2018 Stories

hobart

One of my highlights of 2018 was having a story accepted by Hobart. They have been a dream publication of mine since I dedicated to this effort in 2013. I feel closely aligned to their aesthetic.

Serve and Protect Yourself is one my personal favorite stories. It’s mostly auto-fiction: based on things that happened to me. I was happy with the voice I found to convert it to story. Here was the opener:

I was coming from meeting my ex-girlfriend for beers, or to return our stuff, or maybe it was for closure. Red and blue lights were already telling the neighborhood I had done some wrong. At this point, honesty seemed like the best policy.

When I read it, I hear Marc Maron’s voice narrating it in my head. Here is the link: Hobart – Serve and Protect Yourself

 

 

alfire

 

This next story was prompted by a sign I drive by to and from work with bible verses on each side that always feel like a warning. The voice was different for it. I tried to make it close to prose poetry and that’s why I submitted it to Bending Genres. This was not autobiographical in any way. I’m still interested in these characters, and I hope they show up again in my writing, maybe a full short story. Here was the opener:

My dad won’t leave the porch again. He’s attached to his rocker. The rotted wood and the chipped paint, parts of his body now. His elbow and butt, parts of the chair. I offered to go on a walk with him, but he just looked at me, a Swisher Sweet hanging from his mouth, a steady line of smoke leading the way, his mind keeping up, always moving, always plotting.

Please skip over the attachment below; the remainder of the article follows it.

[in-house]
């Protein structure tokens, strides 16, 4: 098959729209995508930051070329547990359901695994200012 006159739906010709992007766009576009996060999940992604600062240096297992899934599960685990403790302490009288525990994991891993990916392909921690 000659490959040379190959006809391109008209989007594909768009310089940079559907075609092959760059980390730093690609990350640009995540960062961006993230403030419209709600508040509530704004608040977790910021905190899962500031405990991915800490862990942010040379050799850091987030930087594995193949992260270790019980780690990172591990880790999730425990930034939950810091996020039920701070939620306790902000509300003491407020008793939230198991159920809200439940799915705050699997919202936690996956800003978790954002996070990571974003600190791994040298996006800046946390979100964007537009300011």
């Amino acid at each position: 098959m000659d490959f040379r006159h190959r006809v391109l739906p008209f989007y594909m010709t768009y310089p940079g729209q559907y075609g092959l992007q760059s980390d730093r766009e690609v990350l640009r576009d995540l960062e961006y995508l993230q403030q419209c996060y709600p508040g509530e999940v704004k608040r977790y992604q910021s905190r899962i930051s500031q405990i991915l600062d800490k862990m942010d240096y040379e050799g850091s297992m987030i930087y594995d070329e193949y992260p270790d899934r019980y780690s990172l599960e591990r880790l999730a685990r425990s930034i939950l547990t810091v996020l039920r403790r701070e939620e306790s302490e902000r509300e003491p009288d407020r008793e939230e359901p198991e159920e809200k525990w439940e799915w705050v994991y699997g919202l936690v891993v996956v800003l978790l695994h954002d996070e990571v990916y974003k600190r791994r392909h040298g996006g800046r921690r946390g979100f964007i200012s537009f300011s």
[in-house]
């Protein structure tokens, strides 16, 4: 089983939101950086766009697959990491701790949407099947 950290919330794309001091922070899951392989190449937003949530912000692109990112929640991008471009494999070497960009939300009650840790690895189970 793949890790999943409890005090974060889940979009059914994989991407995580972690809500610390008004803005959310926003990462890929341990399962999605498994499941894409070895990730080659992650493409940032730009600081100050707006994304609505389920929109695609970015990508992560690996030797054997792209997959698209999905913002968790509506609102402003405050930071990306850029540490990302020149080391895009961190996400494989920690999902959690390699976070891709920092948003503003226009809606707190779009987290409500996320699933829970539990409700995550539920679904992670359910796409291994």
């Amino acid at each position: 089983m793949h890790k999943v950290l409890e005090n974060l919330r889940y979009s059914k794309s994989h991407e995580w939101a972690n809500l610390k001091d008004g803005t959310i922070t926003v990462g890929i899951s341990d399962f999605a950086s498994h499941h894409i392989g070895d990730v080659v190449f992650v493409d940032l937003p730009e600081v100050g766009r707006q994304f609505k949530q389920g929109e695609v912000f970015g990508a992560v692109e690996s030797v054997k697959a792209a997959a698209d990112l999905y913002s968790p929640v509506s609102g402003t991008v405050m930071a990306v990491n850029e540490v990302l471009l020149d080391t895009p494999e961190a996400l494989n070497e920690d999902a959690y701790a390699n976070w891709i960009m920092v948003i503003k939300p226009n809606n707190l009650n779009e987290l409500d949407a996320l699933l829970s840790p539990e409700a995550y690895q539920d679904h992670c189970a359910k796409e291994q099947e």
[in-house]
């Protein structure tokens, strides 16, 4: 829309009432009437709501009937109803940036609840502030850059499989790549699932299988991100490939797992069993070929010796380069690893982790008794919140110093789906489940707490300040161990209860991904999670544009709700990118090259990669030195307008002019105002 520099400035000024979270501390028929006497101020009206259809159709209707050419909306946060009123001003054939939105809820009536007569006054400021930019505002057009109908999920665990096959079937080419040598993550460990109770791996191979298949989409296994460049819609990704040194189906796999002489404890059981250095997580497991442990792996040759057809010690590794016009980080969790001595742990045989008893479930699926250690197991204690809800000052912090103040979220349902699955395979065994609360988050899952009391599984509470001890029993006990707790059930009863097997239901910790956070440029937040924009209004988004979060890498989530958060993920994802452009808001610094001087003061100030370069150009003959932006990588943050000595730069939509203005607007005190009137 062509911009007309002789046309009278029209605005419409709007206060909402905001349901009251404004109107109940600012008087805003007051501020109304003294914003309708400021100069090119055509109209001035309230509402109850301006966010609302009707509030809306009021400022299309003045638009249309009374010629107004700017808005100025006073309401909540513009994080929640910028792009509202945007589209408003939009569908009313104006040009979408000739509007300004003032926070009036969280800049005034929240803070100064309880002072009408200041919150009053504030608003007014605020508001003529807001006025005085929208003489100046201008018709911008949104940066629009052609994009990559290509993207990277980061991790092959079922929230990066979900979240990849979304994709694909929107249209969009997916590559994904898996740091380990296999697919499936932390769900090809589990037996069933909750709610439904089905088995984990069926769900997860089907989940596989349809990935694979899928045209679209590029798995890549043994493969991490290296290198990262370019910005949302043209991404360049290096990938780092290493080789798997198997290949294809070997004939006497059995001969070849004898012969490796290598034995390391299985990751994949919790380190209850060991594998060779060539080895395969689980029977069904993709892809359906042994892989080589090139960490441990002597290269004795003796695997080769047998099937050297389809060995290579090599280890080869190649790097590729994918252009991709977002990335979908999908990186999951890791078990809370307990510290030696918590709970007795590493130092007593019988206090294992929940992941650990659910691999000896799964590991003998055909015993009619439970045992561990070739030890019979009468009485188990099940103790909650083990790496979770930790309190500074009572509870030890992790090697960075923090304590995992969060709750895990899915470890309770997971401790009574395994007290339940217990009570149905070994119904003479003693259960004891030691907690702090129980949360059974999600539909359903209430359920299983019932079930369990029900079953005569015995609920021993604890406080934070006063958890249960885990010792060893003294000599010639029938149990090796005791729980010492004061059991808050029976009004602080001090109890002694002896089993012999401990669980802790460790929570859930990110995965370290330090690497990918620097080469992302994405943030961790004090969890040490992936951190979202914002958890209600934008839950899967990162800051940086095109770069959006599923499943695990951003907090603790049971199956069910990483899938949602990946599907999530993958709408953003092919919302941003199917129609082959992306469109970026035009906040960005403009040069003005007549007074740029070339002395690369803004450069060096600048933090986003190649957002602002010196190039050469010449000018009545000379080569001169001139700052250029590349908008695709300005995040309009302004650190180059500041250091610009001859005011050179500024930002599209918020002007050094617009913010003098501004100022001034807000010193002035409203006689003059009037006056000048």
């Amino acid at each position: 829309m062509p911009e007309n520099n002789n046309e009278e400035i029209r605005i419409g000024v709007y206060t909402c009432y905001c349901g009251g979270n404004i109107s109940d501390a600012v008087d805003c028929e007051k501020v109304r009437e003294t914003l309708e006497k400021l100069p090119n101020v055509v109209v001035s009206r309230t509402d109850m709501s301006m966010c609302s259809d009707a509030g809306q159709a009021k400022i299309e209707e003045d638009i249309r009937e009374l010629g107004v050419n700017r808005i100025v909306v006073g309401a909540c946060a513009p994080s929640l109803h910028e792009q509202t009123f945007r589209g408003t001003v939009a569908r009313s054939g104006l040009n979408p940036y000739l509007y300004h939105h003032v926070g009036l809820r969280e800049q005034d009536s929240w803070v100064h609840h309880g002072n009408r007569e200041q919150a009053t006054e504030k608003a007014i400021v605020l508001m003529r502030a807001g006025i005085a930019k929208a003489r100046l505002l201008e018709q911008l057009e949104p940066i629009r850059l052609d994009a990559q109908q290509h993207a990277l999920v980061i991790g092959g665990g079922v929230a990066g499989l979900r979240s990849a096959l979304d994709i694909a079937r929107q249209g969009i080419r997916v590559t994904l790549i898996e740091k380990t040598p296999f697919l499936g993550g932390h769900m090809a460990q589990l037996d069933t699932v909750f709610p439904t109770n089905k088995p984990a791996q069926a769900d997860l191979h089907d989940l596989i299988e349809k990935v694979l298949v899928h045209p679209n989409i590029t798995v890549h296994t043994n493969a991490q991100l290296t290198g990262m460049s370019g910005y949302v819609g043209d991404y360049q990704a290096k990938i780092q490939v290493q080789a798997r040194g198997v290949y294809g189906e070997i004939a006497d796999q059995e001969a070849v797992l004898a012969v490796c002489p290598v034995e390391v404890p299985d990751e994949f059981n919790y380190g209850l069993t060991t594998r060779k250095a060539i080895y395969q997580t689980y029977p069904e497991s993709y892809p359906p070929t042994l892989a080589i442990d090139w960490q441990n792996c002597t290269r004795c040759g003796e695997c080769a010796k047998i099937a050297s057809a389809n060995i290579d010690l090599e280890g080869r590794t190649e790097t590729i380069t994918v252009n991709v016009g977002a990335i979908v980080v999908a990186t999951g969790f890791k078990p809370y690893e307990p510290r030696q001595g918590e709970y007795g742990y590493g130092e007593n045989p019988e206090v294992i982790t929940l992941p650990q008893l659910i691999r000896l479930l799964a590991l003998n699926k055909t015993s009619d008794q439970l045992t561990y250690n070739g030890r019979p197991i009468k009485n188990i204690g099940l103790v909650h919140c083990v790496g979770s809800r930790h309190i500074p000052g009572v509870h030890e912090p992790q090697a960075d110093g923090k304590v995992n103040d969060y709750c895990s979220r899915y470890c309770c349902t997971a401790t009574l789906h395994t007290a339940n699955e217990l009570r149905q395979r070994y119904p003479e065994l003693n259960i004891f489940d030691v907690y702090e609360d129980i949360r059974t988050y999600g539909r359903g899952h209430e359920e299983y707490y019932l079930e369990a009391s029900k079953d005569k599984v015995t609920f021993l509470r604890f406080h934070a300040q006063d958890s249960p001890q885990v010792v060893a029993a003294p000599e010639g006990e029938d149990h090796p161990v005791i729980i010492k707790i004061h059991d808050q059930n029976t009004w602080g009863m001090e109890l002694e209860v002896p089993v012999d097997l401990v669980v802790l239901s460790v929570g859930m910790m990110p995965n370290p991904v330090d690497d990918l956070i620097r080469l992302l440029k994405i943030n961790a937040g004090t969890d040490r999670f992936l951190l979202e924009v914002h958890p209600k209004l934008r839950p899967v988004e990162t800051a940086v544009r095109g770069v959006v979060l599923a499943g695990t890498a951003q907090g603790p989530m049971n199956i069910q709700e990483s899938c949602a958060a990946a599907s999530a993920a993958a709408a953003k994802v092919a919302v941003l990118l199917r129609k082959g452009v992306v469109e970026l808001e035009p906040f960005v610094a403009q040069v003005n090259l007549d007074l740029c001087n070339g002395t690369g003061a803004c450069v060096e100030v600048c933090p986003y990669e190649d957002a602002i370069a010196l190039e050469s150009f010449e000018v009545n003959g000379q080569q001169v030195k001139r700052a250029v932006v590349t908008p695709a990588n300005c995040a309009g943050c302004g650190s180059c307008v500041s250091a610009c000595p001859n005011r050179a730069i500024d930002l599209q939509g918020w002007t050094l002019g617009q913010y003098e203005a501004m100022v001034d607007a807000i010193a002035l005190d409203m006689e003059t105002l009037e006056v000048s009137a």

Here is the link: Bending Genres- We Both Know Combustion is Never Spontaneous

 

 

reflexstoryart

This story was long listed in the Spring 2018 Reflex Flash Fiction contest and appeared in their fine print anthology. It was a second person one that started as a play with numbers and ended up meaning more to me at least. It’s one that made me realize I often choose second person voice when I believe the character needs some form of grace. Here was the opener:

Arrive at the airport ninety minutes early, maybe more. Don’t count the people in line. This is just security. Nothing more. Resist the temptation to moo. They aren’t cattle. They’re people, just like you, mostly like you, one by one. How do you know how cows feel? Still, the line moves. Still, you moo.

Here is the link: Reflex Fiction- Ghosts in the Machine

 

 

kenyon.jpg

This is one I originally wrote at the Kenyon Review summer workshop and it was rejected by so many places even though I had read it publicly to lots of laughs, and shared it with tons of writers trying to find the missing piece. We never really found it, but it found a home in the fun celebration of National Flash Fiction Day. Here is the opener:

You have to understand. It was Jolene’s idea to hide me in the attic. Such a problem solver, my girl. Her husband Buster was working late. He wasn’t supposed to come home. All clear, she had texted, always word efficient. Like when Buster shouted from downstairs: Surprise, Honey! I’m home! She only said: Wow! Then she sat up on the bed, got her knees solid, hands together, and formed a step. She didn’t say a word. I put my foot on her hands, and she flung me right up there. My head shot thru the attic cover, and just like that, I was hidden.

Here is the link: Flash Flood- Every Breath We Take

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